Kristina Ceyton: ‘Dad, can you carry me on your back?’
Howling: We’ve actually both got fathers who are kind of like engineers, mechanic engineer types, so I guess that kind—the ingenuity of that, we’d be fine—
Ramke: Yeah, I think we both think they probably could do something like that.

Cargo Directors Ben Howling, Yolanda Ramke and producer, Kristina Ceyton

LD: Kristina, you also produced The Bababook which had that heavy mother-son theme front and center, was this project like a funny coincidence to go to a father-daughter?

Ceyton: It is. It’s funny, like initially I didn’t make that connection at all on that level because I just gravitated to the story and you know, was really moved by it. I think it is a genre movie that is surprisingly emotional and has a lot of deep layers about exactly the, you know, parent to child dynamic…but yeah, I suppose there’s parallels, but it’s a very different beast in this instance. I think it’s a lot less psychological and this is about survival and about transcending death. And I think what you would do, you know, the length you would go to to sacrifice yourself for love and family and also community on a more broader level. Yeah. I think it’s those things that really resonated.

LD: When expanding from short to feature, what was the decision making process like on how much more to reveal about the nature of this virus? Because the short was obviously very sparse on details.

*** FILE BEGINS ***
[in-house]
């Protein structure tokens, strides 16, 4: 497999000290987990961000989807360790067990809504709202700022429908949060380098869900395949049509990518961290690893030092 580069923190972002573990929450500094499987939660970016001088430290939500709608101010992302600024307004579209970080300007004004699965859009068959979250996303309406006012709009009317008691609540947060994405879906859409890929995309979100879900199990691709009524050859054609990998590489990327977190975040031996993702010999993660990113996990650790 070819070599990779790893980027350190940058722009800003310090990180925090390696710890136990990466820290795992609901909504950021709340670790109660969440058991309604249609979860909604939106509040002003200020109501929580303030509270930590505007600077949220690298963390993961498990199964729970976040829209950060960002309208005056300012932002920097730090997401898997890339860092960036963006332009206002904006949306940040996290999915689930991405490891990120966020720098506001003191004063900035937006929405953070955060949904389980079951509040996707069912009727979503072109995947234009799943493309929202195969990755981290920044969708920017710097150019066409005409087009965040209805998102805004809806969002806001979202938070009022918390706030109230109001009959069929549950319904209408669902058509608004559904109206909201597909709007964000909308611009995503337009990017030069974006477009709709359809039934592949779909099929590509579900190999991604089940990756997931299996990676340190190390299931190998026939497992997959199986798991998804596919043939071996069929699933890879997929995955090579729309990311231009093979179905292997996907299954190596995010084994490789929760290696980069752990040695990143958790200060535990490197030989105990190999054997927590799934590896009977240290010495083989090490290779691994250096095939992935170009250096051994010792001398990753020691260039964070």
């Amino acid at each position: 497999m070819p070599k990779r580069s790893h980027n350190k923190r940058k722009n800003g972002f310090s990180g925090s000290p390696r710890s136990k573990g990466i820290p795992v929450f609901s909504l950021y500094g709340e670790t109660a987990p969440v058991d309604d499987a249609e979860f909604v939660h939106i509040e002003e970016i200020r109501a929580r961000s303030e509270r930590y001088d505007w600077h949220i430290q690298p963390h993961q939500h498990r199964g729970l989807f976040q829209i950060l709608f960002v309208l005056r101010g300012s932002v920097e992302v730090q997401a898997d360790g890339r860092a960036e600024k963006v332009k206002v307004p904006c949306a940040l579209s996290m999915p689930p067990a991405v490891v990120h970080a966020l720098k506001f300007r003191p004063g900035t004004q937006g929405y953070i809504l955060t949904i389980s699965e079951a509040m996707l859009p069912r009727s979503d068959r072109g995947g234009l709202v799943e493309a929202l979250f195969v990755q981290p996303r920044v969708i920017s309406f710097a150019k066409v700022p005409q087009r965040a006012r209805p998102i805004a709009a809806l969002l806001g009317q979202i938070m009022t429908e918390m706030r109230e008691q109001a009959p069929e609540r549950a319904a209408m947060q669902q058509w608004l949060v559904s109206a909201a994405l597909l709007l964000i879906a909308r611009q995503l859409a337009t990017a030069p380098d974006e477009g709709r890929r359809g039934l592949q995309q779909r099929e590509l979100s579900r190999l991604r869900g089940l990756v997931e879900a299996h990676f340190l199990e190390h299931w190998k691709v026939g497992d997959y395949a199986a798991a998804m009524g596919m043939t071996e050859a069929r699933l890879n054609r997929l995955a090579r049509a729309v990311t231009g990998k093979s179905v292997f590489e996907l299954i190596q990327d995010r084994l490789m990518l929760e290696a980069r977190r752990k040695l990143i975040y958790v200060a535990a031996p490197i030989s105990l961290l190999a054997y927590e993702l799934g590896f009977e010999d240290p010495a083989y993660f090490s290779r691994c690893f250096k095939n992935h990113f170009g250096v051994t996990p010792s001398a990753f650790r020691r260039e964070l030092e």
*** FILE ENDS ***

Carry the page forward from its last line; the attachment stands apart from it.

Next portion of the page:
Ramke: I think we were really interested in the idea of just throwing the audience in the middle of it. And just personally because we love films that do that. And that make the audience work a little bit to kind of put things together. And I think we just also felt within this genres, we’ve seen a lot of stories that were about finding the cure or that sort of thing and we just thought, ‘well that’s been done really well by other films.’ It just didn’t interest us to go there. I think we just thought, how can we carefully deal out bread crumbs and details for people to put the world together and work out what’s going on. And then just let them go on this journey with this father and this baby and this indigenous girl.

LD: Yeah, that indigenous element is very unique to this film, did you outreach to people in those communities to get their perspective?

Howling: Yeah, in script development, we brought a script consultant on, Jon Bell—who is an indigenous writer from back home and he was able to kind of walk us through. We had some ideas which we’d researched but then we’d discuss with him—‘is this feasible? Is this practical?’ Indigenous culture is very sensitive back home because you could never make a blanket statement like ‘everyone would behave like this.’ There’s all these micro-communities that have these different cultures and values and practices. So he was able to help us navigate those waters in terms of what would be the appropriate response. And then on top of that, just with his own experience. Talking about ways that you can use indigenous hunting techniques and things like that.

Ramke: And then from there, once we knew where we were shooting, which was South Australia, it was a case of conversing with local elders in those communities as well. Just to make sure that we were sort of tailoring things to that region. And giving them the script and making sure that they were comfortable with what was happening. Seeking formal permission to use language in the film. And just trying to basically approach it as respectfully as possible.

LD: How did you go about casting Thoomi?

Ramke: She was a find. Our casting director Nikki Barrett had put a call out. So that had gone to a load of very regional communities across Australia and we had kids filming themselves on their phones, having their parents like read the lines off camera in these very monotone voices. It was just super cute. And yeah, we got down to four girls who we did sort of a workshop with and we just felt like Simone from day one was sort of the standout. And yeah, she really killed it.